Bioprinting is an interesting example of biomanufacturing to continue with, as it is also using other parts of the DB world. One is new software to manage imported images, as from patient MRIs, to guide the printing of repair or replacement tissues. In a related example, a digital file from a laser imaging can now guide the printing of skin cell-based bioinks to close wounds in what is called in-situ bioprinting. Some are now designing programs to generate and employ 3D construct models, as well as operational-model based probability distributions in the printing process. And, the newest approaches to the printing of tissues incorporate multiple bioinks in multi-step and multi-mode printing. Maintaining many bioinks and in-process constructs, while employing entirely different printing technologies on the very same construct, will demand a this higher-level of process control and equipment integration. As bioprinting operations move towards the promise of therapeutic and diagnostic applications, these information management factors will enable more efficient, robust and self-adaptive bioprinting processes generating better documentation of the final products characteristics and less risk in many arenas.
One DB goal in the bioprinting manufacturing suite would be a marriage of the control of the printing operation integrated with control of many environmental parameters before, during and after printing. An example of this effort is being implemented by BioSpherix (www.biospherixmedical.com) in enclosing bioprinters in their Xvivo Cytocentric barrier isolator. This will enable multi-step preparation and 3D bioprinting under completely controlled conditions. Right now, continuous HEPA filtering of the atmosphere actively prevents exogenous microbial contamination as well as controlling particles and aerosols generated during the bioprinting process. Physiologically relevant temperature, carbon dioxide and oxygen levels can also be continuously and dynamically maintained. Processes upstream and downstream of the printing process itself, such as the preparation of the bioink and maturation of the final construct after printing is also now supported and actively controlled. Currently, at the end of the process, all the records of both the printing process and environmental cell parameters during production can become part of the batch record for that product. Eventually the printing apparatus and environmental maintenance will be networked to allow automatic interactive control of all of this.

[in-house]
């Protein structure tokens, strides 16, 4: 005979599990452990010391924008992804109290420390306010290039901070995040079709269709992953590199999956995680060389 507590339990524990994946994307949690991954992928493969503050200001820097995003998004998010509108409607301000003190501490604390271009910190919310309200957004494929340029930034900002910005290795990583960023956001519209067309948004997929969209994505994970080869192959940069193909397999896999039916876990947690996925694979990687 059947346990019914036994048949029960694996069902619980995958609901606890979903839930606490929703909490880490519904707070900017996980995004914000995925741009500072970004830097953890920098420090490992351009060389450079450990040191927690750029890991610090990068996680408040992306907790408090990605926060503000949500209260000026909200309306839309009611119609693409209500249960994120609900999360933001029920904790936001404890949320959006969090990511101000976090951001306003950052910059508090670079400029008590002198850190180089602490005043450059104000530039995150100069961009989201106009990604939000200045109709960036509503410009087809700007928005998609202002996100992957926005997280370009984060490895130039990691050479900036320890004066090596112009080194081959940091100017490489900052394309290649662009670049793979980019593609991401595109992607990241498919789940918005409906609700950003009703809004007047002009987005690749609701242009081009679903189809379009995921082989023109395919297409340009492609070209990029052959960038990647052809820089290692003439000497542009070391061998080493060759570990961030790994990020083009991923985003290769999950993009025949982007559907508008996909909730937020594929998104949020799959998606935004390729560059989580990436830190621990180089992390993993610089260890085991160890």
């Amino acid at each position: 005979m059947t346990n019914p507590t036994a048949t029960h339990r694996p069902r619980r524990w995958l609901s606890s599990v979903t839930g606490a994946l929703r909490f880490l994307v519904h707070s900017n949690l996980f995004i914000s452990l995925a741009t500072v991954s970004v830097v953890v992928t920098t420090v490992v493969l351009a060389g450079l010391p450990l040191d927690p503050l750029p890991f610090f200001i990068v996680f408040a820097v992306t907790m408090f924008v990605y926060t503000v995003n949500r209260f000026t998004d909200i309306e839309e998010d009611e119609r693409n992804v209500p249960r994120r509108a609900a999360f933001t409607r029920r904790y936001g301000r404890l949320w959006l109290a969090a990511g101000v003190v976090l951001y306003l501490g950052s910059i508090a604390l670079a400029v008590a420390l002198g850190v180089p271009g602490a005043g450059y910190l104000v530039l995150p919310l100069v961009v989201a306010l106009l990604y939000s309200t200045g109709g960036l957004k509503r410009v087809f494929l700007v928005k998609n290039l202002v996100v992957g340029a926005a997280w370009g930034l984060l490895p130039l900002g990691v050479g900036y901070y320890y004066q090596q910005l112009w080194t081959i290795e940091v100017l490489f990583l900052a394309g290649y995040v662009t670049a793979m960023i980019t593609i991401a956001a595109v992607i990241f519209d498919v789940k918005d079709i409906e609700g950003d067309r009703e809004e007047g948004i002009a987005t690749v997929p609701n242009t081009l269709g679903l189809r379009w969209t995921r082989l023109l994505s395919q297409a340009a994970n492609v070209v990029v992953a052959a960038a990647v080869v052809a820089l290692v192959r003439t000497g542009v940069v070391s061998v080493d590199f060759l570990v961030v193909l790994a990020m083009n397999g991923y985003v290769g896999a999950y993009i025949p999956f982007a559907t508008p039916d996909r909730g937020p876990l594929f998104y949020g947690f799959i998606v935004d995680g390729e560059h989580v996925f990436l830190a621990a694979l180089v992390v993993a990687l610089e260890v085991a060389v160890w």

So, DB in general can be understood as promoting improvements in the manufacturing of biologicals through such initiatives as computer aided design, true enterprise control, and verification. Digital biomanufacturing is the latest part of an ongoing evolution. It is a continuation of the Industrial Internet of Things (IIoT). As such, it not only addresses the interconnection of instruments, but describes a very high level of data analysis, process information management and process control being integrated into a “process network”. It promises such things as real-time optimization of the biomanufacturing process based on such highly valuable criteria as projected product quality and batch profitability.
Our example of bioprinting is only one bioproduction format digital biomanufacturing is advancing. It’s many benefits will be seen in other areas of bioproduction as well. DB’s real-time operational intelligence and integrated process control is enabling advancements in bioreactor-based production of secreted biologicals. Here it is supporting such innovations as animal-cell perfusion culture and multi-column chromatography in continuous biomanufacturing. Such new and optimized manufacturing technologies can demand closed-loop control through interfacing of many sources of information, deep data analysis and model-based predictions. At least 4 major benefits will result from the current digital biomanufacturing initiatives. First, personnel will be relieved of many manual and repetitive tasks. Second, it will improve strategic planning and make operations more efficient. Third, it will enable real-time optimization of the end-to-end manufacturing process based on such high-value criteria such as projected product quality and batch profitability. Fourth, it will enable previously unmanageable operations and processes.